The effect of insurance status on outcomes after partial nephrectomy
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Privately insured patients may have favorable health outcomes when compared to those covered by federally funded initiatives. This study explored the effect of insurance status on five short-term outcomes after partial nephrectomy (PN).
Within the Health Care Utilization Project Nationwide Inpatient Sample (NIS), we focused on PNs performed between 1998 and 2007. We tested the rates of in-hospital mortality, blood transfusions, prolonged length of stay, as well as intraoperative and postoperative complications, stratified according to insurance status. Multivariable logistic regression analyses fitted with general estimation equations for clustering among hospitals further adjusted for confounding factors.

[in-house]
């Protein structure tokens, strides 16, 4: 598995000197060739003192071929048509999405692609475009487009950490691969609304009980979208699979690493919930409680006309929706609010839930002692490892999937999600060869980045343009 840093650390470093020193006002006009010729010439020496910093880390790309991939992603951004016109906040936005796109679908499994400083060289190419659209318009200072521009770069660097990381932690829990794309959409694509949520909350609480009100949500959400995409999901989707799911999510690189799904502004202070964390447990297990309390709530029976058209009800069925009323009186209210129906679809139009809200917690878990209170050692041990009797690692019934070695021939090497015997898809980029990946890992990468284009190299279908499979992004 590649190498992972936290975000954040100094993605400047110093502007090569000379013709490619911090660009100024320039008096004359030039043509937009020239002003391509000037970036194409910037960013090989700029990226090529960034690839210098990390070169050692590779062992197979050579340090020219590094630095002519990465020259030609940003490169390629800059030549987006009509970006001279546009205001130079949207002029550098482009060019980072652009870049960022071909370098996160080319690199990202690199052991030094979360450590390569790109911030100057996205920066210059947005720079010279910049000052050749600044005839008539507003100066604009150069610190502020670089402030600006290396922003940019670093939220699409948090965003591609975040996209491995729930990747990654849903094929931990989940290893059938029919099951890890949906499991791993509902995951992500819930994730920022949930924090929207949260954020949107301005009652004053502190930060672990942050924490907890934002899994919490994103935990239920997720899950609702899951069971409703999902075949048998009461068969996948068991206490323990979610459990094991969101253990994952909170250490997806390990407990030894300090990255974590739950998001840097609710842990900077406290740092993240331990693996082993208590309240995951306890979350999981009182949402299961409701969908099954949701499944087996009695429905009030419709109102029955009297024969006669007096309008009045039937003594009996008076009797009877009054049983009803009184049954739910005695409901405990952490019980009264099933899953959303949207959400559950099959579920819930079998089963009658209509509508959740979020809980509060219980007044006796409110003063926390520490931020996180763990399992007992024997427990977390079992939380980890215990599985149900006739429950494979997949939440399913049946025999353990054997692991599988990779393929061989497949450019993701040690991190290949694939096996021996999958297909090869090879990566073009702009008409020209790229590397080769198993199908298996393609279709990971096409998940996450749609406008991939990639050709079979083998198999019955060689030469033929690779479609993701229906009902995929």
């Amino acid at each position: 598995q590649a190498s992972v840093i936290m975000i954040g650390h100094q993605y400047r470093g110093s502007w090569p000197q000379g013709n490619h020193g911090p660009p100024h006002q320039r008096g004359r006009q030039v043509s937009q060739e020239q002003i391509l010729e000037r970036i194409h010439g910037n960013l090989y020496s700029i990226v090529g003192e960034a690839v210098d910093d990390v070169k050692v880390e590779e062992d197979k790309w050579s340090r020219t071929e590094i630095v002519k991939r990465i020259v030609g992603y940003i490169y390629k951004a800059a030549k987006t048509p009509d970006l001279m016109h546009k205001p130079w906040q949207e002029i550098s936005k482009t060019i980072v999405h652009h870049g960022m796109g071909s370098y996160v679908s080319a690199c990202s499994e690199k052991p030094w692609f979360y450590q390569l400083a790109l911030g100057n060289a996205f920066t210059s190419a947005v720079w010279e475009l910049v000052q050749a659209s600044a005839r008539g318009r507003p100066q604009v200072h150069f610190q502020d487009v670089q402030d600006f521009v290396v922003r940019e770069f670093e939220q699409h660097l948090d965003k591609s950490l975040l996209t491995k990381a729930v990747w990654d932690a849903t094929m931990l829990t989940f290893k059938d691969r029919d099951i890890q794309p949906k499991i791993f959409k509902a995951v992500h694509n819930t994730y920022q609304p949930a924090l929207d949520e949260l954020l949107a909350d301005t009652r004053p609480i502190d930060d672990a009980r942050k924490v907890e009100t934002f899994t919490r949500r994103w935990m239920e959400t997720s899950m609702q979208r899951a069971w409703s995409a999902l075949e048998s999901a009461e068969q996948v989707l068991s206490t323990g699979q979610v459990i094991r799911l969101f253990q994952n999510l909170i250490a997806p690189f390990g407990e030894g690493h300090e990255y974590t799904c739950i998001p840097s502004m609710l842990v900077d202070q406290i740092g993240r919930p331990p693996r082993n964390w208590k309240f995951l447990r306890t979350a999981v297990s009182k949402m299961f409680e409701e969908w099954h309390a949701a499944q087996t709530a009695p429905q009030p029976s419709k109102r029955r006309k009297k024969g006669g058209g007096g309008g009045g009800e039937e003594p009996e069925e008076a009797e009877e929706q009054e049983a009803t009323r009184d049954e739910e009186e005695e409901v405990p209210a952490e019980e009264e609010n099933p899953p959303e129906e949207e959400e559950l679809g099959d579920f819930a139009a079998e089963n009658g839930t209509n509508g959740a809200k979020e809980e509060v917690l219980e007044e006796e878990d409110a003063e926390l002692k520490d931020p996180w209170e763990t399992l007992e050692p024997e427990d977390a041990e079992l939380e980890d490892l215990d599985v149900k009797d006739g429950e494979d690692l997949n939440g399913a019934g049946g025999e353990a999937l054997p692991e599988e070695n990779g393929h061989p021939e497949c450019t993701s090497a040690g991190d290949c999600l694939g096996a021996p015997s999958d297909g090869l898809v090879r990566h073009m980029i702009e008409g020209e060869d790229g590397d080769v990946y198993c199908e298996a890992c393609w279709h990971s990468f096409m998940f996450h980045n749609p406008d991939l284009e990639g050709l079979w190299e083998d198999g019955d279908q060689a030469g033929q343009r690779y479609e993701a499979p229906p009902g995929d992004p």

Overall, 8,513 PNs were identified. Of those, most patients were privately insured (53.5%), followed by Medicare (37.5%), uninsured (4.6%) and Medicaid (4.4%). Medicare and Medicaid patients had higher rates of transfusions (P < 0.001) and overall postoperative complications (P < 0.001). In multivariable analyses, when compared to privately insured patients, Medicaid patients had higher rates of transfusions (OR = 1.91, P < 0.001) and prolonged length of stay (OR = 1.49, P < 0.001). Medicare patients had higher rates of overall postoperative complications (OR = 1.24, P = 0.015) and length of stay beyond the median (OR = 1.4, P < 0.001).
Patients with private insurance undergoing PN have better short-term outcomes, when compared to their publicly insured counterparts.